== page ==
Can rainfall be a useful predictor of epidemic risk across temporal and spatial scales?

Can rainfall be a useful predictor of epidemic risk across temporal and spatial scales?

Plant disease epidemics are largely driven by within-season weather variables when inoculum is not limiting. Commonly, predictors in risk assessment models are based on the interaction of temperature and wetness-related variables, relationships which are determined experimentally. There is an increasing interest in providing within-season or inter-seasonal risk information at the region or continent scale, which commonly use models developed for a smaller scale. Hence, the scale matching dilemma that challenges epidemiologists and meteorologists: upscale models or downscale weather data? Successful applications may be found in both cases, which should be supported by validation datasets whenever possible, to prove the usefulness of the approach. For some diseases, rainfall is key for inoculum dispersal and, in warmer regions (e.g., tropics) where temperature is less limiting for epidemics, rainfall extends wetness periods. The drawbacks of using rainfall at small scales relate to its discrete nature and high spatial variability. However, for pre- or early-season predictions at large spatial scales sources of reasonably accurate rainfall summaries are available and may prove useful. The availability of disease datasets at various scales allows the development and evaluation of new models to be applied at the correct scale. We will showcase examples and discuss the usefulness of rainfall as key variable to predict soybean rust and wheat scab from field to region.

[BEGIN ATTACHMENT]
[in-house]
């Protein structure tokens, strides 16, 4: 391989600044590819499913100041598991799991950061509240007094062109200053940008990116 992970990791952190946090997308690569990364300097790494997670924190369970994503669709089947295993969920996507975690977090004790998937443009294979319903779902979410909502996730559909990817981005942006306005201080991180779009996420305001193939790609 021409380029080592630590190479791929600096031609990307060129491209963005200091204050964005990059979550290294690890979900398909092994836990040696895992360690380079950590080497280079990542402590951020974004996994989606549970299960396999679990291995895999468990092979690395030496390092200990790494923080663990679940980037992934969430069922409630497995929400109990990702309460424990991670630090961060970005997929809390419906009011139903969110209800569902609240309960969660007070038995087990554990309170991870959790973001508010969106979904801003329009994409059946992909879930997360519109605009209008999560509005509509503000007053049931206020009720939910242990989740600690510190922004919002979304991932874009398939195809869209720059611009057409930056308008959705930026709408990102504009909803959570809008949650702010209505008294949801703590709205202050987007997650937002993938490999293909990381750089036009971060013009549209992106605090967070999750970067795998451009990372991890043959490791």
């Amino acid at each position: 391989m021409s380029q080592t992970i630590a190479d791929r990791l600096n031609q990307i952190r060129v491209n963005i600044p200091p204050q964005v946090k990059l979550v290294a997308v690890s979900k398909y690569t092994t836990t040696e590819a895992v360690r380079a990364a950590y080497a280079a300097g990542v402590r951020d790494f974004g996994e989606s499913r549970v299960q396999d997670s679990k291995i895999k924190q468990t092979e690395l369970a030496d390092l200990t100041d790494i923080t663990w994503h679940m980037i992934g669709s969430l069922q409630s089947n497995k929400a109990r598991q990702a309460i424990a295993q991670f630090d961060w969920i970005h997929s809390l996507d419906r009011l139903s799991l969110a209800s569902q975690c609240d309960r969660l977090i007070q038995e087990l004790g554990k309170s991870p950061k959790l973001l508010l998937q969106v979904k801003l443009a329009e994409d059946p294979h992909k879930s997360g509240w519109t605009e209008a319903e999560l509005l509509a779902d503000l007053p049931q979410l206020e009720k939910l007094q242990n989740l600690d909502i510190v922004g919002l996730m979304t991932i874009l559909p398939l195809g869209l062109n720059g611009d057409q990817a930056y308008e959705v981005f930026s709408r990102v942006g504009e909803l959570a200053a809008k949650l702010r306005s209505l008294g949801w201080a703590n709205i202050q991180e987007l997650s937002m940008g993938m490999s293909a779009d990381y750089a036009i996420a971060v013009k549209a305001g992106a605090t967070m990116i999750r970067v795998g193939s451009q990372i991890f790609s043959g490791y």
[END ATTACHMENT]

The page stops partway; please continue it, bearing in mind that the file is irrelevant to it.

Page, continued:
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Emerson M. Del Ponte

July 31, 2018
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